This is it. After much deliberating, some dithering, a dash of doubt, and a dollop of determination, I have come to a daring decision.
I am going to self-publish my historical fiction series, A Matter of Class.
I’m choosing not to look at this as a last resort, even though it might seem that way! True, I have not had any concrete success so far in submitting to agents and publishers the traditional way, but I do still have a long list of names of those I haven’t yet approached. It’s not like I’ve exhausted every last potential person on the planet who might be interested in taking on my books! However, finding that individual who would get so excited about my series that they’d be willing to become a passionate advocate for it in the tumultuous book world has proven to be a task akin to searching for the proverbial needle in a haystack. They might be out there but I’d have to turn over a lot of blades of hay to locate them.
And the drawback with that is just how long the process takes. If you’re lucky, an agent might respond to your submission within a week, but more often than not it could be anything up to 12 weeks, if you even hear from them at all. I am by no means about to embark on a tirade against agents – they get hundreds and hundreds of submissions and often it’s not possible to reply to them all individually. But it is nonetheless torture for the small fish who opens their email every day hoping against hope that a response of some kind has arrived into their tumbleweed-strewn inbox. And if it comes in and it’s a no, then it’s back to the drawing board again and the clock resets to week one.
You might ask, why don’t I just submit to the whole list in one go? Then, in a maximum of three months, I would definitely know where I stand. Well, apart from the fact that that would smack of utter desperation (and I’m not quite there yet), the agents at the top of the list are the ones I really want to work with, while the ones further down are in that position because I’m not as excited about them. And that lack of enthusiasm doesn’t strike me as the best way to start a long-term relationship of any nature. So overall I think it would be best to quit that route of enquiry before disillusionment sets in. I’m not saying I wouldn’t consider a traditional offer if it magically fell into my lap but at this stage it’s okay with me if it doesn’t.
I guess it would be fair to say that the decision has something to do with my waning levels of patience too. I began writing the first book in my series in 2002, when I was a teenager and had no great intentions beyond just doing it for the love of it. I dabbled with it on and off for many years but, at the end of 2010, I dug in with the more serious notion that I might actually try to get it published one day. In April 2013, I plunged into the murky depths of that scheme in earnest and, apart from an 18-month gap between January 2016 and June 2017 when I took the time to overhaul the whole series in great detail, I’ve been trying ever since. That is a looong time for it to be a part of my life! I need to release it before I burst.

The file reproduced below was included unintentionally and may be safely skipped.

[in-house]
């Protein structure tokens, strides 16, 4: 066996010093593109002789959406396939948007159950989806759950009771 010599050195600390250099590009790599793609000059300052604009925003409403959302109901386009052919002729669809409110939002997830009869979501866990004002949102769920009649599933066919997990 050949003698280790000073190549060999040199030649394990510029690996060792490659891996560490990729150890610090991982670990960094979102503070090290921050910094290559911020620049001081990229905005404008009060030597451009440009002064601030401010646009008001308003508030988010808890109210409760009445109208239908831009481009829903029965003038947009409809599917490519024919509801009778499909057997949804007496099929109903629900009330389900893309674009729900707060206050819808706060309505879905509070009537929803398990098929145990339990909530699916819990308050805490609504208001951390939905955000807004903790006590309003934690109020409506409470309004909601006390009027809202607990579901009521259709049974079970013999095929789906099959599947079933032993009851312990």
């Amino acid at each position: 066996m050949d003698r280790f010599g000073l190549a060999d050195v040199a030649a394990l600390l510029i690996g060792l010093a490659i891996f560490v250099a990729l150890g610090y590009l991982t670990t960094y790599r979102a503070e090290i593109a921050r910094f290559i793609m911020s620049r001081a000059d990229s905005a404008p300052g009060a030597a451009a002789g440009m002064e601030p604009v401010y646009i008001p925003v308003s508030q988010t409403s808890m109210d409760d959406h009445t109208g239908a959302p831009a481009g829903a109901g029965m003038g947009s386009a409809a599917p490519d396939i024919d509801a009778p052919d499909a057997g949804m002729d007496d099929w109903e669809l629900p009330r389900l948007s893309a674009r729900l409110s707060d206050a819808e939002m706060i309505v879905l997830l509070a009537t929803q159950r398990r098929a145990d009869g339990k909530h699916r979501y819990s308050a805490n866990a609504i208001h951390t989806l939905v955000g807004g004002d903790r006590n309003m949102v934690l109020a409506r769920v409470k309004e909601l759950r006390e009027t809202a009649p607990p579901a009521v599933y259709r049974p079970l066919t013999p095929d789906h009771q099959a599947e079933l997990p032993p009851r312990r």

And I do believe it’s worth releasing. The portion of the publishing industry that I’ve shown it to doesn’t agree but does that mean I should just abandon it altogether? Put it away in a drawer and forget about it? I can’t do that. I’ve devoted too much of my time and energy to this dream to give up on it now. I’ve written a book, which is no easy feat, and I do think it’s a book (and a series) that others might enjoy. Of course it’s not going to be everyone’s cup of tea, but there have to be at least a few people out there who would find pleasure in reading this love story. The feedback from my first readers has certainly given me that hope.
What’s more, I’m excited about the idea of self-publishing. There are many elements of it which I find appealing, not least of which is the fact that absolute control remains with the author. In the traditional way of things, once the contract is signed, the author relinquishes their right to make many decisions with regard to what happens to their book. However, in self-publishing the author chooses everything, from the cover design to the blurb on the back of the book. When my series has been my baby for so long, this aspect of the whole process is quite vital to me.
I’m not naïve. Self-publishing will not be an easy enterprise. Inexperience, costs, and a market already saturated with books are just some of the things that might trip me up along the way. But, like I said above, the series needs a passionate advocate in the tumultuous book world and, while I might not have the clout that an established agent or publisher would, I’ll do my very best to make up for that discrepancy with every ounce of exuberance that I have.
This is the notebook in which I have made my lists and notes for the past two years:
I’m going to shoot for the moon. There will be no guarantee of success. Even if I do everything right, I might not get anywhere without a healthy dose of good luck to help me along the way. But I’ll go further than if I’d never tried at all, and at least I’ll be able to say I tried. The stars may even prove a nice place to land. (Although just to note, in terms of the universe, the stars are actually further away than the moon. Still, the other way does read more poetically…)
So you’ll be hearing a good bit more from me from now on! I’m not going to set a date of publication just yet as I have many tasks to complete (in areas like editing, finance, marketing and promotion) before I’m ready for that day. Having said that, a summer release does have a nice ring to it! If you want to make certain you don’t miss anything then be sure to sign up to my newsletter, where I will keep you posted on all developments.
The road ahead will be both daunting and exhilarating. I can’t describe how nervous and excited I am to be doing this. Time to get stuck in!